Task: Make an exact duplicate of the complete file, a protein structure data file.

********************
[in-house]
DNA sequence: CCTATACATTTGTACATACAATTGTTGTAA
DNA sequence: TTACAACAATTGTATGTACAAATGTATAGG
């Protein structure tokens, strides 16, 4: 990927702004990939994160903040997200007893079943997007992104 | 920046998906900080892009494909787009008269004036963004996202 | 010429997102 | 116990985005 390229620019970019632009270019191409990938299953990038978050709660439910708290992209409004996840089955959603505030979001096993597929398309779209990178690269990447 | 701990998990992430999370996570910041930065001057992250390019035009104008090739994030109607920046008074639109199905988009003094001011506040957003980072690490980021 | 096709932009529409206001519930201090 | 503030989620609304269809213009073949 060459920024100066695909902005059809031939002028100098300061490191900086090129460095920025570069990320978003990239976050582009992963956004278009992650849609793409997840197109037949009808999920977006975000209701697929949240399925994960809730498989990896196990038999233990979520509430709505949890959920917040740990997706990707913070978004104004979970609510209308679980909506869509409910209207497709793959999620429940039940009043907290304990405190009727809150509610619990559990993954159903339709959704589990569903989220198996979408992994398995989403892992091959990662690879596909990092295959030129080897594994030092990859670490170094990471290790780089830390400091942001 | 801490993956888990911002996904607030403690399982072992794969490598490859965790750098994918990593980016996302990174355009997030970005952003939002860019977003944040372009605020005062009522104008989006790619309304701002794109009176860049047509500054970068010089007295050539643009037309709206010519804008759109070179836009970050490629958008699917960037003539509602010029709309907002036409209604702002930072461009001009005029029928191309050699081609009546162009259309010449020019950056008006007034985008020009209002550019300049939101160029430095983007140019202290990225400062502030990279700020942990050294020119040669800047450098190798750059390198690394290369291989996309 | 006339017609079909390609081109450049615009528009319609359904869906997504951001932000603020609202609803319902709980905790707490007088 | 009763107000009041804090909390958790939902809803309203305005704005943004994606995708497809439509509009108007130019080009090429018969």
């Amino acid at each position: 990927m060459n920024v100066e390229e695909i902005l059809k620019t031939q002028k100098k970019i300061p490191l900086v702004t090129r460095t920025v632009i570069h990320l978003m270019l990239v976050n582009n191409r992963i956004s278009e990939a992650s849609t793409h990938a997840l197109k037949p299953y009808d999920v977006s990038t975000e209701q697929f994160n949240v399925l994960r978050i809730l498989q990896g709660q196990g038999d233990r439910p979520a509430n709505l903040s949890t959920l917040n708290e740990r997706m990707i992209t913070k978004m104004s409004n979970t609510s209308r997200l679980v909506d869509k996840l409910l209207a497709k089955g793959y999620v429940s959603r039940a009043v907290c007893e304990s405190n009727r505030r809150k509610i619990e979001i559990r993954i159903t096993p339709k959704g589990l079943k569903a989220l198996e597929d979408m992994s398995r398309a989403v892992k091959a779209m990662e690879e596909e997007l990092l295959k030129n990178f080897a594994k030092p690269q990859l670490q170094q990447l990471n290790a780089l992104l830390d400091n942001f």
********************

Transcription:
[in-house]
DNA sequence: CCTATACATTTGTACATACAATTGTTGTAA
DNA sequence: TTACAACAATTGTATGTACAAATGTATAGG
């Protein structure tokens, strides 16, 4: 990927702004990939994160903040997200007893079943997007992104 | 920046998906900080892009494909787009008269004036963004996202 | 010429997102 | 116990985005 390229620019970019632009270019191409990938299953990038978050709660439910708290992209409004996840089955959603505030979001096993597929398309779209990178690269990447 | 701990998990992430999370996570910041930065001057992250390019035009104008090739994030109607920046008074639109199905988009003094001011506040957003980072690490980021 | 096709932009529409206001519930201090 | 503030989620609304269809213009073949 060459920024100066695909902005059809031939002028100098300061490191900086090129460095920025570069990320978003990239976050582009992963956004278009992650849609793409997840197109037949009808999920977006975000209701697929949240399925994960809730498989990896196990038999233990979520509430709505949890959920917040740990997706990707913070978004104004979970609510209308679980909506869509409910209207497709793959999620429940039940009043907290304990405190009727809150509610619990559990993954159903339709959704589990569903989220198996979408992994398995989403892992091959990662690879596909990092295959030129080897594994030092990859670490170094990471290790780089830390400091942001 | 801490993956888990911002996904607030403690399982072992794969490598490859965790750098994918990593980016996302990174355009997030970005952003939002860019977003944040372009605020005062009522104008989006790619309304701002794109009176860049047509500054970068010089007295050539643009037309709206010519804008759109070179836009970050490629958008699917960037003539509602010029709309907002036409209604702002930072461009001009005029029928191309050699081609009546162009259309010449020019950056008006007034985008020009209002550019300049939101160029430095983007140019202290990225400062502030990279700020942990050294020119040669800047450098190798750059390198690394290369291989996309 | 006339017609079909390609081109450049615009528009319609359904869906997504951001932000603020609202609803319902709980905790707490007088 | 009763107000009041804090909390958790939902809803309203305005704005943004994606995708497809439509509009108007130019080009090429018969």
């Amino acid at each position: 990927m060459n920024v100066e390229e695909i902005l059809k620019t031939q002028k100098k970019i300061p490191l900086v702004t090129r460095t920025v632009i570069h990320l978003m270019l990239v976050n582009n191409r992963i956004s278009e990939a992650s849609t793409h990938a997840l197109k037949p299953y009808d999920v977006s990038t975000e209701q697929f994160n949240v399925l994960r978050i809730l498989q990896g709660q196990g038999d233990r439910p979520a509430n709505l903040s949890t959920l917040n708290e740990r997706m990707i992209t913070k978004m104004s409004n979970t609510s209308r997200l679980v909506d869509k996840l409910l209207a497709k089955g793959y999620v429940s959603r039940a009043v907290c007893e304990s405190n009727r505030r809150k509610i619990e979001i559990r993954i159903t096993p339709k959704g589990l079943k569903a989220l198996e597929d979408m992994s398995r398309a989403v892992k091959a779209m990662e690879e596909e997007l990092l295959k030129n990178f080897a594994k030092p690269q990859l670490q170094q990447l990471n290790a780089l992104l830390d400091n942001f």